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The History of Arturo Reyes

When I was a child my mother and father encouraged me to watch the television. They always told me that the television was a good source of information about our country and what was happening. We never had the luxury of having extra books, newspapers or magazines to read. Us kids only read the books that were assigned in our school for the homework that was needed to be done. School was important to my family. Getting a high school education was a big accomplishment in Mexico.

My family and I grew up in a small rural town called Ecuanclureo, Mexico. It is sixty or seventy miles outside of Mexico City. My parents worked on a farm in the town I grew up in. My family consisted of two brothers and four sisters who all made it through high school also. I was very fortunate that I didn't have to work and neither did my brothers or sisters. My parents made enough money to put clothes on our back and food on our table. I wouldn't consider my family wealthy by any means but my parents did provide our basic needs all through my childhood.

After high school finished, that's when I made my trip over to the United States. My parents eventually followed once I was able to provide for the expensive trip over here. I ended up living in Schaumburg, IL, and started my very first job immediately. I wanted to make a better life for myself and my family back in Mexico. I felt very scared when I started to work because I was in a new country and I didn't know anyone. I started working at a restaurant called Chessie's in Barrington as a bus boy. I eventually worked my way up to being a server.
The owner decided to open a new restaurant in Palatine. He asked me to bartend and also wait tables. I began to receive a lot of respect from the owner and I felt very important. He eventually asked me to become a part of their management team.

I turned them down due to the fact that I now had a wife and a small child. The responsibilities would be too overwhelming and to see my child grow up was more important. I have seen many television programs of how fathers aren't ever home to see and play with their children. I didn't want that to happen to my family. I was determined to be the best father because when I was growing up my father worked many hours and I was usually in bed when he returned home.

The first recollection I have of experiencing something that impacted my life through television was when I was a young teenager. When I was thirteen years old I witnessed something so horrifying that changed my life forever. I really never thought about death or people dying because no one had died in my family.

In our town there was a factory that made explosives. They primarily made fireworks. One day when my brothers and I were walking home from school and we heard a big explosion. We quickly ran straight for the factory because we knew in our heart that it was the factory that had exploded. We could see the flames burning in the sky as we ran. There were people everywhere but crowding far enough away just to get a glimpse of what just happened.

My heart was racing so fast because I had friends whose family had worked in the factory. The smell of death was surrounding me and I felt very ill. The firemen tried so hard to put the fire out and to try and save as many people as possible. There was the feeling of panic everywhere. All I can remember is people screaming and crying because they had lost loved ones. The crew who was helping out that day kept finding body parts for example; limbs and fingers and peoples burnt bodies.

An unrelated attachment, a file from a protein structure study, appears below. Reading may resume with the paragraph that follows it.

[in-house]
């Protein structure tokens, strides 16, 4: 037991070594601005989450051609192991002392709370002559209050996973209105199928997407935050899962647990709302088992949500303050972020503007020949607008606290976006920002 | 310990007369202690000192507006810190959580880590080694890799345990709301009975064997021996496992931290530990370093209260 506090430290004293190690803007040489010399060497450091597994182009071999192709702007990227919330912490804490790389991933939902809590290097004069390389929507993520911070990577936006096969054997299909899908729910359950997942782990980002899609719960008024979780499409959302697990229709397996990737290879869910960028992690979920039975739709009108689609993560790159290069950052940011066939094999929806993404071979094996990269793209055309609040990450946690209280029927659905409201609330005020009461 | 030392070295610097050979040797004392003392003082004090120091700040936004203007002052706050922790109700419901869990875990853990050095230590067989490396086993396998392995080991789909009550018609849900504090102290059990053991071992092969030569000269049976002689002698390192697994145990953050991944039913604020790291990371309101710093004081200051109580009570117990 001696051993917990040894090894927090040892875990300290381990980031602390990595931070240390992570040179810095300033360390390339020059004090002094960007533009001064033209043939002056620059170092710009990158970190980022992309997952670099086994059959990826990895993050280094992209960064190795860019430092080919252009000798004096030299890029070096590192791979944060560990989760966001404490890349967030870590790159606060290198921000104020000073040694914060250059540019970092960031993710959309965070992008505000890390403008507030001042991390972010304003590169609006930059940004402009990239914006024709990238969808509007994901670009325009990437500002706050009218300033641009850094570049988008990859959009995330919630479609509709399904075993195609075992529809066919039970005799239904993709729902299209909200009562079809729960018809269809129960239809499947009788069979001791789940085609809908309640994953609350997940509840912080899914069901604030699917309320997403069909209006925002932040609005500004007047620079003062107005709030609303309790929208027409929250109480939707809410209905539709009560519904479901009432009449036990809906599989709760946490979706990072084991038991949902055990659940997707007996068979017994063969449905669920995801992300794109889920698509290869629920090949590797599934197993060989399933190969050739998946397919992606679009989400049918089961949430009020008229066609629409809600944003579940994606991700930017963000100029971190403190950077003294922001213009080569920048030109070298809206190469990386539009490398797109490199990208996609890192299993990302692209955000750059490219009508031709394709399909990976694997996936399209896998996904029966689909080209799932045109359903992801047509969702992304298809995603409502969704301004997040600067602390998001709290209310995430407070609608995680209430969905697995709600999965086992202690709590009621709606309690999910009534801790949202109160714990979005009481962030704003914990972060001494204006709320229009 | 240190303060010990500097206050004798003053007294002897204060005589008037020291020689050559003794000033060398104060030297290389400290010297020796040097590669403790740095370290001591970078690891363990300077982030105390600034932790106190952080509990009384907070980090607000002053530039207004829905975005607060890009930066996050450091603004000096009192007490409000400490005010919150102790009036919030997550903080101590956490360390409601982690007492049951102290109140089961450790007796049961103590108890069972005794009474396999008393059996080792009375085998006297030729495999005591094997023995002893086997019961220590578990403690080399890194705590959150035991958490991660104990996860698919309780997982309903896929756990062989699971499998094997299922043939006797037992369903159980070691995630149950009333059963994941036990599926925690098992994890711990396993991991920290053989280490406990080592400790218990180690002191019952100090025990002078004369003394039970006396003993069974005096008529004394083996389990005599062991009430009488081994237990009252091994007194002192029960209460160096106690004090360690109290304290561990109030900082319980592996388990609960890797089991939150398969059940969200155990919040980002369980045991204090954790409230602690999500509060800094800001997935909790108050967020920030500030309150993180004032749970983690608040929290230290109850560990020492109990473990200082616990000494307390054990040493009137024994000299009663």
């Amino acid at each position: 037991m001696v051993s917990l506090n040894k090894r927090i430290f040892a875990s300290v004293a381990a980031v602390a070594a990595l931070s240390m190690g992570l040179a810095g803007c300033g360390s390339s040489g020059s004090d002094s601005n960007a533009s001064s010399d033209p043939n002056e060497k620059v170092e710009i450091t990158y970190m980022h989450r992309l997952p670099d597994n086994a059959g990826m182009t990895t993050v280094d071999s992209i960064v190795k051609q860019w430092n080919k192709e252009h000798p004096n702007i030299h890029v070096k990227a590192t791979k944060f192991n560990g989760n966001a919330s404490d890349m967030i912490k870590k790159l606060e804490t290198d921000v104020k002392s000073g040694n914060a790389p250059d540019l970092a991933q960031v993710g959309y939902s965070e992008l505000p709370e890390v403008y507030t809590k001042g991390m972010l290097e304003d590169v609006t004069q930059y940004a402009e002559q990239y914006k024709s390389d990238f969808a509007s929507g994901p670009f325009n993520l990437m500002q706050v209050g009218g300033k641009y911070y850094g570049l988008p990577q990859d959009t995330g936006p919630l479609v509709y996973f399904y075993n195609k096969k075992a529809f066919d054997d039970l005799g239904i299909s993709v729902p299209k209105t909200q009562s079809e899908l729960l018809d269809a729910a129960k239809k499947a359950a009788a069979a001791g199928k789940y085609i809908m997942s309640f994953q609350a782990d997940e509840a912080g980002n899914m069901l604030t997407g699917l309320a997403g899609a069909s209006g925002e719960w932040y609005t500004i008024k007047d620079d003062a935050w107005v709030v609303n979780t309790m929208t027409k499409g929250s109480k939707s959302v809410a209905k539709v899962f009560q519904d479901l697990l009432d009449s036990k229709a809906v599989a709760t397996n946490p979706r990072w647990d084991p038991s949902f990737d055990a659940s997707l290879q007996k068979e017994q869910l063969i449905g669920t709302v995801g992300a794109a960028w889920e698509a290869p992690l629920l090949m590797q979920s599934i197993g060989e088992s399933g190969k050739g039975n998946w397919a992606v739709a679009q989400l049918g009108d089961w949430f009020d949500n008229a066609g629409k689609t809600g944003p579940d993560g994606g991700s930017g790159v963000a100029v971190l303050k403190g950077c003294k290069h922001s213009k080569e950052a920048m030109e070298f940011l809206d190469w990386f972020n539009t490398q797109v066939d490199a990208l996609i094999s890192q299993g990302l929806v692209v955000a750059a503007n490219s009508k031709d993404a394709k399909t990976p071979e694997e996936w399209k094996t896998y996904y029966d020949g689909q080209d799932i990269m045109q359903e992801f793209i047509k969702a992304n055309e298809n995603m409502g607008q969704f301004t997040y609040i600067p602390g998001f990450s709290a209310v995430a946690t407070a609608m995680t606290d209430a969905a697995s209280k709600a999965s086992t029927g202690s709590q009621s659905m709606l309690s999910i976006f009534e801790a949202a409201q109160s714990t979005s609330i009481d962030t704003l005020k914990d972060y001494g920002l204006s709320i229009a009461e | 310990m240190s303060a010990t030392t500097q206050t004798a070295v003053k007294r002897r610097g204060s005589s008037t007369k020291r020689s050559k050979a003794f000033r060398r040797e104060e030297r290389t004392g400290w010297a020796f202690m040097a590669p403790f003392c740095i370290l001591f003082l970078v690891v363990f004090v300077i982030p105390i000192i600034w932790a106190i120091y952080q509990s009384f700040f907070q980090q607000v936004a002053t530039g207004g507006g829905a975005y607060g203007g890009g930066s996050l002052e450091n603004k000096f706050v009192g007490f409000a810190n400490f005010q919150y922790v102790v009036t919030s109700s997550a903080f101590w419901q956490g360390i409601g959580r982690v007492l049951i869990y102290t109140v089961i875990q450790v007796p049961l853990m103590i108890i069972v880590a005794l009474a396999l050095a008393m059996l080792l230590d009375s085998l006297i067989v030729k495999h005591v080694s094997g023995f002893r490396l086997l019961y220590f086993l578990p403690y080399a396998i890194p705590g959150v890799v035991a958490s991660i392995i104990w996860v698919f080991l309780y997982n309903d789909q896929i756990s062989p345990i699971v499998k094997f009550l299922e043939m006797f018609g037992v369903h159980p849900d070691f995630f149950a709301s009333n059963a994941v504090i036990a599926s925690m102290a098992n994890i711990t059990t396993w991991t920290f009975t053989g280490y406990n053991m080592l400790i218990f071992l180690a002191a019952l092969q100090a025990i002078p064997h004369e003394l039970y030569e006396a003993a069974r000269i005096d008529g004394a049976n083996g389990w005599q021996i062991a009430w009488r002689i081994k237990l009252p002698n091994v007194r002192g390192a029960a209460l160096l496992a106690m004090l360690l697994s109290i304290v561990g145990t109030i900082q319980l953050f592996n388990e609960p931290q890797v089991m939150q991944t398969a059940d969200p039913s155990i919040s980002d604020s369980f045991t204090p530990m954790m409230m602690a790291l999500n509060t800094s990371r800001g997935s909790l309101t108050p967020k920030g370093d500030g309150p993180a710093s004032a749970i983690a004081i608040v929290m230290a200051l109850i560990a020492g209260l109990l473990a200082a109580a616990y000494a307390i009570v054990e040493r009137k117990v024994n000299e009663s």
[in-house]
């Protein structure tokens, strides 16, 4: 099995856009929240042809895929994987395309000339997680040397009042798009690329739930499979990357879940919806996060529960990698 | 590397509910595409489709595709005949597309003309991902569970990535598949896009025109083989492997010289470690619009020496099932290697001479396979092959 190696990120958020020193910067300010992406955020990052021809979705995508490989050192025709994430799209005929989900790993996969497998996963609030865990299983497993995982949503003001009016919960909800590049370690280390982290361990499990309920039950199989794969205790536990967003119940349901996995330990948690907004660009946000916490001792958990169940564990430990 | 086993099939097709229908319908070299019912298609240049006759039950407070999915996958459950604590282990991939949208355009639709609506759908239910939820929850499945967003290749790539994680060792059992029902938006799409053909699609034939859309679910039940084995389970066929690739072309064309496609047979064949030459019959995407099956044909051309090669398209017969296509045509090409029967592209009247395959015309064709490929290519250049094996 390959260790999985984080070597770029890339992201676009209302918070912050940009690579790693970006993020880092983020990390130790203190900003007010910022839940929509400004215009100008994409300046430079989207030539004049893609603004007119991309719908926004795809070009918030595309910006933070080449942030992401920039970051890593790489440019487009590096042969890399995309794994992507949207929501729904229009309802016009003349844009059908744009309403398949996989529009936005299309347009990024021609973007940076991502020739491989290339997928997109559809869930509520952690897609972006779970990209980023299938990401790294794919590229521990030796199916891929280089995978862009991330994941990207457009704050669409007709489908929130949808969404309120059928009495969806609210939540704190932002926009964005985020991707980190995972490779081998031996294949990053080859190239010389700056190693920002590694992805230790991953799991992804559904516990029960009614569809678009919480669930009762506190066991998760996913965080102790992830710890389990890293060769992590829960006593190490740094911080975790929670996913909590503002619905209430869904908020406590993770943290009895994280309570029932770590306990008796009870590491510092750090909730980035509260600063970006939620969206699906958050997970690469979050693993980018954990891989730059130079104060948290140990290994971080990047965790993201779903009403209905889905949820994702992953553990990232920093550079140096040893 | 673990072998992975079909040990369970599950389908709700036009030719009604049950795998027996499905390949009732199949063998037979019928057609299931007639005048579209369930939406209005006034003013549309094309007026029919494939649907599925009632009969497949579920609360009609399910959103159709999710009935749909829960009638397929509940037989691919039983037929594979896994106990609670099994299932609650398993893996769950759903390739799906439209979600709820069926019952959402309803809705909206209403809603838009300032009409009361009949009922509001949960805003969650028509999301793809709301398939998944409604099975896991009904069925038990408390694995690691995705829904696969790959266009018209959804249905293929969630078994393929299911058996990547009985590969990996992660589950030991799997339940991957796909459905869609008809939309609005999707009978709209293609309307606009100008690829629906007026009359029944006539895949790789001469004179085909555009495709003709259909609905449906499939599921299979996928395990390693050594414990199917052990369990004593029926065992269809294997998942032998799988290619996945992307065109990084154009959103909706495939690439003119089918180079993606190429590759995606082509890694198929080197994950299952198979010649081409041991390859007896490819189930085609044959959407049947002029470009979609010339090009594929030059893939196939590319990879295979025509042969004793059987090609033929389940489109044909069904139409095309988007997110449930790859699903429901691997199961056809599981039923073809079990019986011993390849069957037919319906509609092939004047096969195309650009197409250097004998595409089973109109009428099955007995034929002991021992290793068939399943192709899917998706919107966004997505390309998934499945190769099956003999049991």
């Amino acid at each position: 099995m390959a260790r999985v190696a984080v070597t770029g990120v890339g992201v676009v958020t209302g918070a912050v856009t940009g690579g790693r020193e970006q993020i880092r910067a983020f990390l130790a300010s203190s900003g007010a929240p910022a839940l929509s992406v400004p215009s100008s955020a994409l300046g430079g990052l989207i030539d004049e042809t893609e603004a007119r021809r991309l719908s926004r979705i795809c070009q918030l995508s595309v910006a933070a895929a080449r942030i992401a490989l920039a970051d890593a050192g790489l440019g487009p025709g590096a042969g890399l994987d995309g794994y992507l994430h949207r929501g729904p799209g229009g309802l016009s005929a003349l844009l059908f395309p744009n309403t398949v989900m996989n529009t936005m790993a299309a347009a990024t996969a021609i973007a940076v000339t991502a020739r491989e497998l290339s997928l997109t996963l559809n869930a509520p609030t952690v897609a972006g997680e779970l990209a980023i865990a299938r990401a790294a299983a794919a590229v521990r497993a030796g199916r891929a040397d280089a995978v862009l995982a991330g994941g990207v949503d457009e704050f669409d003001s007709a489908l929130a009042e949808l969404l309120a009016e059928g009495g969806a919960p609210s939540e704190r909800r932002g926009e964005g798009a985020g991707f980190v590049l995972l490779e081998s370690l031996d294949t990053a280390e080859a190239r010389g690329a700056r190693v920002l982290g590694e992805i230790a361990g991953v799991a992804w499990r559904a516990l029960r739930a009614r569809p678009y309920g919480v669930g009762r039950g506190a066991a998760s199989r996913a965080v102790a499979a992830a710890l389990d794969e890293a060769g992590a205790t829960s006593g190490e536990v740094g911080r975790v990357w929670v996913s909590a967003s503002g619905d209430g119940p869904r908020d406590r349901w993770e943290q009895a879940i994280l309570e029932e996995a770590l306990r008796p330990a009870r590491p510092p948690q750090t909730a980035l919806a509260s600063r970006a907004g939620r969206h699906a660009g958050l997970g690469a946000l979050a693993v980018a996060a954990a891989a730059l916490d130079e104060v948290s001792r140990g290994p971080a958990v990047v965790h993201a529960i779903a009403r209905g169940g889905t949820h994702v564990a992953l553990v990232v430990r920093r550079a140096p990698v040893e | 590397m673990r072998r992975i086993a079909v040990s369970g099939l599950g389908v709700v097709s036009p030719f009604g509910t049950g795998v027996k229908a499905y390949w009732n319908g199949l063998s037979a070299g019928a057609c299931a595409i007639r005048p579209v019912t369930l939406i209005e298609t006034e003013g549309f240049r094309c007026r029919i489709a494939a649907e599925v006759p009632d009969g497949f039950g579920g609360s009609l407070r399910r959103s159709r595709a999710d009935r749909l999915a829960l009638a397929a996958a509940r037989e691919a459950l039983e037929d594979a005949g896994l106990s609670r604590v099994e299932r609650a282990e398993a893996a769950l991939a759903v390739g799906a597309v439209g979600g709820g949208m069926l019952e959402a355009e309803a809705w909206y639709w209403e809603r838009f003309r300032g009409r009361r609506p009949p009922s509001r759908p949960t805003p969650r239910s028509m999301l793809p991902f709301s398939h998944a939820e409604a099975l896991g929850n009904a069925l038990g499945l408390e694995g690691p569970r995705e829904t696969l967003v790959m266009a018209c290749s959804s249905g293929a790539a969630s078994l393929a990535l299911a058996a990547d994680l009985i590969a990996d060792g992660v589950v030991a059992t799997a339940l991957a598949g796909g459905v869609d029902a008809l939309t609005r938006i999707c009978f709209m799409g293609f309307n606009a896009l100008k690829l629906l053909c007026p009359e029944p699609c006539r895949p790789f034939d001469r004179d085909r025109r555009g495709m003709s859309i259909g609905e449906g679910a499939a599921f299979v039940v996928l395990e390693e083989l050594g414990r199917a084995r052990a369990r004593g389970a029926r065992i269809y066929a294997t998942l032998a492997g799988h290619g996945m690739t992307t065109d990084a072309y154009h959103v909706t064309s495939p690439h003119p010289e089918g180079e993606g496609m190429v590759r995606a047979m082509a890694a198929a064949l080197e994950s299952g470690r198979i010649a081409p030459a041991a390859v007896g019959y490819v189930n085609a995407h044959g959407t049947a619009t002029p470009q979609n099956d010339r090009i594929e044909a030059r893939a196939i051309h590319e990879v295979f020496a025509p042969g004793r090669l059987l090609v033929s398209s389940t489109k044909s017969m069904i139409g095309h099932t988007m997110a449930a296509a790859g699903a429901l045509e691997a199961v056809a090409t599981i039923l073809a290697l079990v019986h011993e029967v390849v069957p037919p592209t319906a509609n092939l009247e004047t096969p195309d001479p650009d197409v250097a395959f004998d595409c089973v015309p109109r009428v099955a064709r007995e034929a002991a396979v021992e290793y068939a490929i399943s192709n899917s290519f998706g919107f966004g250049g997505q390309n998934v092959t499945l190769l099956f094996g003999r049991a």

I cried for hours. As a matter of fact I cried for the next couple of days. My heart felt so much pain for the people who lost their lives that day. For weeks the news had the story running but I couldn't watch. It just reminded me of the dreadful tragedy that happened that afternoon. Memorial services were held for about two weeks after the accident. I remember my mother and father attending to the services of their friends. I just couldn't get the courage to go to any of them. That was the first time that I had felt the sadness of other people.

The next major incident that I was involved with didn't directly affect me but once again it was related to death. About fourteen years ago Mexico City had one of its worst earthquakes. You know, when the ground shakes so bad that you can feel it all the way into my town. The ground wasn't shaking that badly in my town but you could still feel some of the impact. The news did a great job of covering the story as best as they could.

The devastation it brought was remarkable. All the buildings in the business district were destroyed. Thousands of people's homes and farms were destroyed. The death toll was so unbearable once again watching the television made me sick. I couldn't believe that something that we as humans can't control could be so devastating. I started to wonder do they put anything on the news that wouldn't make me sick to my stomach.

Is death such an event that is worth announcing to the world? Even the television programs such as cartoons are becoming too violent. Sometimes I wonder if I should let my son even watch television at all because of all the death that is portrayed. The only thing that is ever on our television at home is soccer. That's the only way I know my children our watching something that has to do with our culture.

My parents now live in Illinois and rarely do they watch the local news. We watch the Spanish television stations, which I feel, are becoming too much to deal with. Now I spend a lot of time reading to my children so they don't have to witness the violence and death that I once saw on television.

Maybe my children won't be as afraid of death as I was because it seems more of a natural occurrence here in the states.

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